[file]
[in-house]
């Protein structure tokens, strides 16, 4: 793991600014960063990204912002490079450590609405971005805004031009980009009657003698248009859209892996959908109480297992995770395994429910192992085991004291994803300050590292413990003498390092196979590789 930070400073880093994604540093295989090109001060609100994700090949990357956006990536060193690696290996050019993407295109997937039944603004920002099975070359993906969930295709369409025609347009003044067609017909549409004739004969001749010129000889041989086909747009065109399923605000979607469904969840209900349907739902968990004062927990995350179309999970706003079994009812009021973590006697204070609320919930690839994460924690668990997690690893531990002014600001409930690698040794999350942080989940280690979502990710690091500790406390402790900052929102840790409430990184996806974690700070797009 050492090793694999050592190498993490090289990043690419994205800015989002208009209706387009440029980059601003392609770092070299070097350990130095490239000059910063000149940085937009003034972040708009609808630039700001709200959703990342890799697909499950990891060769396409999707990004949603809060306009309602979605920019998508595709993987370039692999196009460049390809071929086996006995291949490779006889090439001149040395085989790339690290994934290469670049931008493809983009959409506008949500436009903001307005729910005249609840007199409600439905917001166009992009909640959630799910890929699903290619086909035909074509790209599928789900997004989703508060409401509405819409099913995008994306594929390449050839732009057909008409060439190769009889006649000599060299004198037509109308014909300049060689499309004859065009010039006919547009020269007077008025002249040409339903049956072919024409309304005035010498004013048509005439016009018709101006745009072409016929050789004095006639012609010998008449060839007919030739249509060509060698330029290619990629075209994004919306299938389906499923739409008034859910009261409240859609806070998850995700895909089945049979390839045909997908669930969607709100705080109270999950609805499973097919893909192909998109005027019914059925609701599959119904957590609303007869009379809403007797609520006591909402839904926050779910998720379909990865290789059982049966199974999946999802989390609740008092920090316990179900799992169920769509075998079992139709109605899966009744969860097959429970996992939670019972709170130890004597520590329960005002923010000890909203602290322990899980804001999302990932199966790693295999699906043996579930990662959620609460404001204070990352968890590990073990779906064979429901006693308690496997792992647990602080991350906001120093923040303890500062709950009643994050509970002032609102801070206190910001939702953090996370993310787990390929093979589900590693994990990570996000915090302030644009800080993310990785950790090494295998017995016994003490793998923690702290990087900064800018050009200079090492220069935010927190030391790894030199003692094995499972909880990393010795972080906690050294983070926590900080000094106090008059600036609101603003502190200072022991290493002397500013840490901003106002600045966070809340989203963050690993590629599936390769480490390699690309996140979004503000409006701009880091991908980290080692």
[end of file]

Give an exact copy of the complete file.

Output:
[in-house]
């Protein structure tokens, strides 16, 4: 793991600014960063990204912002490079450590609405971005805004031009980009009657003698248009859209892996959908109480297992995770395994429910192992085991004291994803300050590292413990003498390092196979590789 930070400073880093994604540093295989090109001060609100994700090949990357956006990536060193690696290996050019993407295109997937039944603004920002099975070359993906969930295709369409025609347009003044067609017909549409004739004969001749010129000889041989086909747009065109399923605000979607469904969840209900349907739902968990004062927990995350179309999970706003079994009812009021973590006697204070609320919930690839994460924690668990997690690893531990002014600001409930690698040794999350942080989940280690979502990710690091500790406390402790900052929102840790409430990184996806974690700070797009 050492090793694999050592190498993490090289990043690419994205800015989002208009209706387009440029980059601003392609770092070299070097350990130095490239000059910063000149940085937009003034972040708009609808630039700001709200959703990342890799697909499950990891060769396409999707990004949603809060306009309602979605920019998508595709993987370039692999196009460049390809071929086996006995291949490779006889090439001149040395085989790339690290994934290469670049931008493809983009959409506008949500436009903001307005729910005249609840007199409600439905917001166009992009909640959630799910890929699903290619086909035909074509790209599928789900997004989703508060409401509405819409099913995008994306594929390449050839732009057909008409060439190769009889006649000599060299004198037509109308014909300049060689499309004859065009010039006919547009020269007077008025002249040409339903049956072919024409309304005035010498004013048509005439016009018709101006745009072409016929050789004095006639012609010998008449060839007919030739249509060509060698330029290619990629075209994004919306299938389906499923739409008034859910009261409240859609806070998850995700895909089945049979390839045909997908669930969607709100705080109270999950609805499973097919893909192909998109005027019914059925609701599959119904957590609303007869009379809403007797609520006591909402839904926050779910998720379909990865290789059982049966199974999946999802989390609740008092920090316990179900799992169920769509075998079992139709109605899966009744969860097959429970996992939670019972709170130890004597520590329960005002923010000890909203602290322990899980804001999302990932199966790693295999699906043996579930990662959620609460404001204070990352968890590990073990779906064979429901006693308690496997792992647990602080991350906001120093923040303890500062709950009643994050509970002032609102801070206190910001939702953090996370993310787990390929093979589900590693994990990570996000915090302030644009800080993310990785950790090494295998017995016994003490793998923690702290990087900064800018050009200079090492220069935010927190030391790894030199003692094995499972909880990393010795972080906690050294983070926590900080000094106090008059600036609101603003502190200072022991290493002397500013840490901003106002600045966070809340989203963050690993590629599936390769480490390699690309996140979004503000409006701009880091991908980290080692």